The opinion of the court was delivered by: Jeffrey T. Miller
ORDER GRANTING IN PART AND DENYING IN PART PLAINTIFF / COUNTERDEFENDANT UNIQUE FUNCTIONAL PRODUCTS, INC.'S MOTION FOR RECONSIDERATION Docket No. 111
Plaintiff Unique Functional Products ("UFP") brought this lawsuit against Defendant JCA Corporation ("JCA") in early 2009.*fn1 JCA filed several counterclaims, and UFP moved for summary judgment on those claims in October of 2010.
The court granted the motion in part. Thereafter, UFP moved for judgment on the pleadings (or, in the alternative, summary judgment) on JCA's fifth, twelfth, and seventeenth counterclaims. In an order issued on February 3, 2012, the court granted the motion as to JCA's fifth and seventeenth counterclaims, but denied the motion as to the twelfth counterclaim. UFP now moves for reconsideration of that order, requesting that the court amend two clerical errors and revisit its decision to uphold JCA's twelfth counterclaim in full. For the reasons stated below, the motion is GRANTED IN PART and DENIED IN PART.
II. LEGAL STANDARD AND DISCUSSION
Fed. R. Civ. P. 59(e) allows parties to file a motion to alter or amend a judgment within 28 days of its entry. The rule provides an "extraordinary remedy," and generally should not be granted unless there is new evidence, the court committed clear error, or there is a change in the controlling law. Kona Enterprises, Inc. v. Estate of Bishop, 229 F.3d 877, 890 (9th Cir. 2000). UFP's motion argues that the court committed clear error.
UFP moves to have two clerical errors corrected, and JCA does not oppose either request.
1. Order's Description of Second Amended Complaint UFP first asks the court to amend the order's description of UFP's second amended complaint. The order describes the second amended complaint as stating seven causes of action, including fraud against JCA and individuals Hun Choe and Chun Choe. UFP requests that the court remove this description since the fraud claim has been dismissed by the court. While it is true that the order uses the present tense to describe the second amended complaint, it is clear to all parties and the court that certain parts of that complaint have been dismissed, and the description in the previous order was not meant to imply that every claim that was originally stated still exists. For that reason, it is unnecessary to amend the order's description of the second amended complaint.
2. Order's Reversal of Party Names
Page 10 of the order mistakenly states that "UFP's motion is GRANTED as to UFP's fifth and seventeenth counterclaims." As UFP points out, the order should have referred to JCA's fifth and seventeenth counterclaims. Because this is clear error and could cause confusion, the motion is granted as to this mistake and the order shall be amended accordingly.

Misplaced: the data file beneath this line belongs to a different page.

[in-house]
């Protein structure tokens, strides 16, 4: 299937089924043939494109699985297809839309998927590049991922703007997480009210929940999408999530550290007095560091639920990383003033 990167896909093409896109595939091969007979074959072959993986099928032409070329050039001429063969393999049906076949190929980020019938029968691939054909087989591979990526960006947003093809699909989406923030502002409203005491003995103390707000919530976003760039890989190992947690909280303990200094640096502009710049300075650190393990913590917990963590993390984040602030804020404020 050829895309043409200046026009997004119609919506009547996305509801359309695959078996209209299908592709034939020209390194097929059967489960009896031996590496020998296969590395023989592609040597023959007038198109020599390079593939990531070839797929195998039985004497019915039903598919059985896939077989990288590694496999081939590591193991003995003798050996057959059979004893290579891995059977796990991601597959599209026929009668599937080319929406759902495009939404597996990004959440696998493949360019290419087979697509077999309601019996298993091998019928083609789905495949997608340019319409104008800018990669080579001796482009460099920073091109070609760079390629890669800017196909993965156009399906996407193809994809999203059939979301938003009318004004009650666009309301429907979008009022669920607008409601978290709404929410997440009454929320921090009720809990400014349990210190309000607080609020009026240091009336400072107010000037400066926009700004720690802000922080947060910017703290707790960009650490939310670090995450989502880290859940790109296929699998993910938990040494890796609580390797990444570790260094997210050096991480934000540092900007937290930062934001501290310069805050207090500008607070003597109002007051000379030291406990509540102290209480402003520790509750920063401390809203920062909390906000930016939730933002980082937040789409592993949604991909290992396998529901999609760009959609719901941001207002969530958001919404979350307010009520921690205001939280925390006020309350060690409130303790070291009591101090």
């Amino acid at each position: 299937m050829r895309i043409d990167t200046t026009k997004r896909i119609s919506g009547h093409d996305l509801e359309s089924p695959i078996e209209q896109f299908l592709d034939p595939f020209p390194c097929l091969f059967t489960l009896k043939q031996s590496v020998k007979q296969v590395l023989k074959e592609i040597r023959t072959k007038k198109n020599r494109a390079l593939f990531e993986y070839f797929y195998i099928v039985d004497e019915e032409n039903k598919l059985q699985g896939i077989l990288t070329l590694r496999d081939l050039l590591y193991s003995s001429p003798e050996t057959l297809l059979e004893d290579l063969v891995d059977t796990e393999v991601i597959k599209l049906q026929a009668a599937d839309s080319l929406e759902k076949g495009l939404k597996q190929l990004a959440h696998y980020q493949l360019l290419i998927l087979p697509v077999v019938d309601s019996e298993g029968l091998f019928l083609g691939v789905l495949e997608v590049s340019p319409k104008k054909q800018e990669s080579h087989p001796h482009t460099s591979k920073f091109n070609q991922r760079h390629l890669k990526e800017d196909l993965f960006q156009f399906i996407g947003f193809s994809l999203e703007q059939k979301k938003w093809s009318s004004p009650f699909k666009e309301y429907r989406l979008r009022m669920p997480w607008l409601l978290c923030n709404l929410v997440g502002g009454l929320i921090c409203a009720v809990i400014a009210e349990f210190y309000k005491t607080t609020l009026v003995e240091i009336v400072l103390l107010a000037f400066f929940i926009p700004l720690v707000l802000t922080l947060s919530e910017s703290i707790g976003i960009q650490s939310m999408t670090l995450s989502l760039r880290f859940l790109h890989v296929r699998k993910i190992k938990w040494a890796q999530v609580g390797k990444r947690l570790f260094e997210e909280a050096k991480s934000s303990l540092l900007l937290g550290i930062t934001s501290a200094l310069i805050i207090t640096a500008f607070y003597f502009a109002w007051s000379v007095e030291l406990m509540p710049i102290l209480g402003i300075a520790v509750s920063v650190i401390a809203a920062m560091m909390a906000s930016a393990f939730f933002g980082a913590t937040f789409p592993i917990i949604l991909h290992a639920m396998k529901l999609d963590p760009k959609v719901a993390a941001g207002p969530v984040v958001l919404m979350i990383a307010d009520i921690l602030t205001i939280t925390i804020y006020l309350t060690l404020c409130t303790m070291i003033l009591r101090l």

The court's order also rejected UFP's motion for judgment on the pleadings (or, in the alternative, for summary judgment) concerning JCA's twelfth counterclaim, which is for breach of written contract. UFP raised a statute of limitations argument, but the court found that a triable issue of fact exists as to whether JCA could benefit from equitable tolling based on UFP's representations when awarding warranty credits. UFP's current motion is somewhat unclear and extremely thin on legal support, but it is principally based on an argument that "allegations of fraud, misrepresentation, or deception are not now, nor have they ever been, presented or alleged by JCA in the counterclaim or in any pleading." UFP Mtn. at 3 (emphasis in original).*fn2
First, UFP's argument impliedly rests on the foundation that in order to rely on an equitable tolling argument to defeat a statute of limitations defense, a party must specifically allege fraud, misrepresentation, or deception in the complaint. UFP provides no case law to support its contention; indeed, nowhere does UFP even explicitly recognize that it is attempting to import a pleading standard onto a counterclaimant's argument in response to an affirmative defense. Contrary to UFP's assumption, federal courts have repeatedly held that a plaintiff is not required to plead facts in his complaint in order to avoid potential affirmative defenses. See Pennsylvania State Police v. Suders, 542 U.S. 129, 152 (2004) (explaining that there is no legal requirement for a plaintiff to allege facts in anticipation of an affirmative defense); Abbas v. Dixon, 480 F.3d 636, 640 (2d Cir. 2007) ("The pleading requirements in the Federal Rules of Civil Procedure, however, do not compel a litigant to anticipate potential affirmative defenses, such as the statute of limitations, and to affirmatively plead facts in avoidance of such defenses."); Kohler v. Flava Enterprises, 2010 WL 3238946 at *3 (S.D. Cal. 2010) ("Plaintiff is correct that he is not required to plead ...